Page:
The new Golf has arrived: test of the VW ID.3
The launch of the all-new Volkswagen ID.3, fully electric and based on the dedicated MEB-platform, didn’t run like VW had hoped. Finally, it has appeared on the market, and the first figures suggest that it will be an instant success. We drove the Golf of the next decades.
The ID.3 has already caused a lot of nightmares at Volkswagen, up into the highest regions. Even group CEO Herbert Diess was under fire, and he had to leave his post as CEO of Volkswagen to Ralf Brandstätter and concentrate on the Group as a whole.
What went wrong? One can resume it primarily to software problems. Of course, creating an all-new car is always a risk, but the simultaneously launched VW Golf VIII had the same bugs, proving that the problem was about the quality of the software delivered by suppliers.
It incited VW Group finally to create its own software department and to strive for it that within five years, more than 60% of the needed software will be made in-house, in stark contrast to the 10% now.
A dedicated electric platform permits the wheels at the four corners of the car, providing ample interior space. That’s also the case for the ID.3, which has a Golf’s size from the outside, but almost the space of a Passat inside.
The atmosphere inside is businesslike, but the quality of the materials chosen is a little low. We used to be spoiled by VW in this C-segment when the Golf IV was launched (making really a difference with its direct competitors). Apparently, VW has now chosen to invest in other things.
The ID.3 drives well, as an electric car should do. We drove the 1st Edition with its 150 kW electric motor and found it was very capable. It accelerated more than quick enough and showed itself very quiet on most surfaces. Thanks to the low gravity point the car also feels secure and lively most of the time.
With the intermediate battery pack of 58 kWh (there are three available), VW claims that one can drive over 400 km, but given that we drove the car in the winter and in all sorts of traffic a range of 300 to 330 km is far more realistic. Also, because the electric motor of the ID.3 is not one of the most frugal in energy consumption when we compare it with direct competitors.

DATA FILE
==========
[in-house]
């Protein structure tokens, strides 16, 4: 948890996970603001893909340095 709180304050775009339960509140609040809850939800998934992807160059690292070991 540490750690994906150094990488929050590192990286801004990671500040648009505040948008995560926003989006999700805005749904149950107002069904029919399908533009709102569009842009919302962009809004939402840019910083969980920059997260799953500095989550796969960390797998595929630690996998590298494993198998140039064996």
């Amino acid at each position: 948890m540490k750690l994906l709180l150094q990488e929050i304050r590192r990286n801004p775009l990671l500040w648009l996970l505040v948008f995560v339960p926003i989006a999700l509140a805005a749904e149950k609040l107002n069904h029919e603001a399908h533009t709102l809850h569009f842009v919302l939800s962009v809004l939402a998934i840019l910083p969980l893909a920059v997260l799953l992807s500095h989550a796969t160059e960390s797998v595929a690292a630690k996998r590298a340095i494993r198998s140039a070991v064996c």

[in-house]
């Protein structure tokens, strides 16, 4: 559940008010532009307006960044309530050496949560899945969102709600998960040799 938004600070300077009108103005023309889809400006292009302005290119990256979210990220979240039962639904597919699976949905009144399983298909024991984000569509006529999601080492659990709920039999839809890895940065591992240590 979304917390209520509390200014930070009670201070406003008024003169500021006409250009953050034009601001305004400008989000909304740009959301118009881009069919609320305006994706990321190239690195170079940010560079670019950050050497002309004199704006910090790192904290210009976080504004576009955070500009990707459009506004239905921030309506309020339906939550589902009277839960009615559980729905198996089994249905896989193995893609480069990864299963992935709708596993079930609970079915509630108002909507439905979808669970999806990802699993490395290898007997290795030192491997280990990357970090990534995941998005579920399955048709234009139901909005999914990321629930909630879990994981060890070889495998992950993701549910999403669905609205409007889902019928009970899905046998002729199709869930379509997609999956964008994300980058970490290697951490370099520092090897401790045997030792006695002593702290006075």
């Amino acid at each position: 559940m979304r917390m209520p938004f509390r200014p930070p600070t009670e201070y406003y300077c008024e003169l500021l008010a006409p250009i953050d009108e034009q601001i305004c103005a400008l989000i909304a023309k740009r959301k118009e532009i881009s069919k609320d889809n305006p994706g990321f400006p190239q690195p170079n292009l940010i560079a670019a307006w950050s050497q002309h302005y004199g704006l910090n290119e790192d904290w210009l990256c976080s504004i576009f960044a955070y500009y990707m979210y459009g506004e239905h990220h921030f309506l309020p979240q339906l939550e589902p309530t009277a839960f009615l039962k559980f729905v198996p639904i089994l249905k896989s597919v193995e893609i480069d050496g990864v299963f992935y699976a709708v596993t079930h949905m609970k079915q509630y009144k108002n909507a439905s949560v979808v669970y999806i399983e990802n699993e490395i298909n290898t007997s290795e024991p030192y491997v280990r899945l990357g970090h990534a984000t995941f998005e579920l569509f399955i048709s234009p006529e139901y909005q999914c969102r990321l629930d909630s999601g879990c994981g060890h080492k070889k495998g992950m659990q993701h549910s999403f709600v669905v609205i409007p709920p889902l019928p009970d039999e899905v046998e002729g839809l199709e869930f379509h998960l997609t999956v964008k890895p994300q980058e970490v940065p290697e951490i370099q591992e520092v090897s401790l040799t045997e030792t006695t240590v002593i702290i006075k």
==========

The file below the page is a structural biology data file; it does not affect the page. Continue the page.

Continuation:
Not without bugs
Volkswagen has chosen a completely digital dashboard for its ID.3 (as in the latest Golf), with only a few handles and knobs. That could be a gem when everything works perfectly, but that wasn’t the case. The info on the smallest screen (behind the steering wheel) is also not abundant enough. One couldn’t see, for example, in which driving mode one is.
During the test, our ID.3 displayed some bugs. They were more annoying than really making us stop, but we didn’t expect it from VW. By the way, just afterward we drove a Golf VIII GTE (plug-in hybrid) and that car showed almost the same little bugs. Some of the ADAS systems are also fairly intrusive or pushy, a classic VW flaw.
To resume it all, the new VW ID.3 is surely not faultless, but it’s, by all means, a capable car. The tremendous push the entire VW organization can give shows that it will undoubtedly be a bestseller.
Of course, the market is too fragmented now (and too many people still like SUVs) to obtain the market dominance the Golf once had. But as the first try of new technology (one that VW didn’t embrace until lately), it’s a good attempt.